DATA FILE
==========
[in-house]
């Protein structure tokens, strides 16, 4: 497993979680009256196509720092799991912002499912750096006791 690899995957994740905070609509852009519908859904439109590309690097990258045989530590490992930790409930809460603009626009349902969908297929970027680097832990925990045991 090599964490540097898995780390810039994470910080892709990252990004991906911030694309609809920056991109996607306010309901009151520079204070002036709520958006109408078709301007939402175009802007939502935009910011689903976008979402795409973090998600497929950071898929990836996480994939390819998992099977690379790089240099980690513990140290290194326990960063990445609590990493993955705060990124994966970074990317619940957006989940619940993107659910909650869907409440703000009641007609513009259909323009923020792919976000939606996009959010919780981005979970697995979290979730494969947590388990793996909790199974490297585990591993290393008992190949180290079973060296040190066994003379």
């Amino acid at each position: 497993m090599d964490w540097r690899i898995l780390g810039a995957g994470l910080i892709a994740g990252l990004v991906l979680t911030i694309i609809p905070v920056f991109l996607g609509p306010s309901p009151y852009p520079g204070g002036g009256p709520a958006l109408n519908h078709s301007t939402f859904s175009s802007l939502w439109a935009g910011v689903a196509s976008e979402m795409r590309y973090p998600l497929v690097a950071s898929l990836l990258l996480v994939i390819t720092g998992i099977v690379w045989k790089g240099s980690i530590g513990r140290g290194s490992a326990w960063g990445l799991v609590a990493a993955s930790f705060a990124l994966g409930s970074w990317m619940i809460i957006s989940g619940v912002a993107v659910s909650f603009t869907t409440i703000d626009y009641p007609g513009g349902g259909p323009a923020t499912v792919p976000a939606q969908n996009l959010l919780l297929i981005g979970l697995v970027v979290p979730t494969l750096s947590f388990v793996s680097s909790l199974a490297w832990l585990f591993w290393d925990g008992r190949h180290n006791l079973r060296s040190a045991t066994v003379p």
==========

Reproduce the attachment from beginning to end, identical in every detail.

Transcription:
[in-house]
């Protein structure tokens, strides 16, 4: 497993979680009256196509720092799991912002499912750096006791 690899995957994740905070609509852009519908859904439109590309690097990258045989530590490992930790409930809460603009626009349902969908297929970027680097832990925990045991 090599964490540097898995780390810039994470910080892709990252990004991906911030694309609809920056991109996607306010309901009151520079204070002036709520958006109408078709301007939402175009802007939502935009910011689903976008979402795409973090998600497929950071898929990836996480994939390819998992099977690379790089240099980690513990140290290194326990960063990445609590990493993955705060990124994966970074990317619940957006989940619940993107659910909650869907409440703000009641007609513009259909323009923020792919976000939606996009959010919780981005979970697995979290979730494969947590388990793996909790199974490297585990591993290393008992190949180290079973060296040190066994003379």
């Amino acid at each position: 497993m090599d964490w540097r690899i898995l780390g810039a995957g994470l910080i892709a994740g990252l990004v991906l979680t911030i694309i609809p905070v920056f991109l996607g609509p306010s309901p009151y852009p520079g204070g002036g009256p709520a958006l109408n519908h078709s301007t939402f859904s175009s802007l939502w439109a935009g910011v689903a196509s976008e979402m795409r590309y973090p998600l497929v690097a950071s898929l990836l990258l996480v994939i390819t720092g998992i099977v690379w045989k790089g240099s980690i530590g513990r140290g290194s490992a326990w960063g990445l799991v609590a990493a993955s930790f705060a990124l994966g409930s970074w990317m619940i809460i957006s989940g619940v912002a993107v659910s909650f603009t869907t409440i703000d626009y009641p007609g513009g349902g259909p323009a923020t499912v792919p976000a939606q969908n996009l959010l919780l297929i981005g979970l697995v970027v979290p979730t494969l750096s947590f388990v793996s680097s909790l199974a490297w832990l585990f591993w290393d925990g008992r190949h180290n006791l079973r060296s040190a045991t066994v003379p």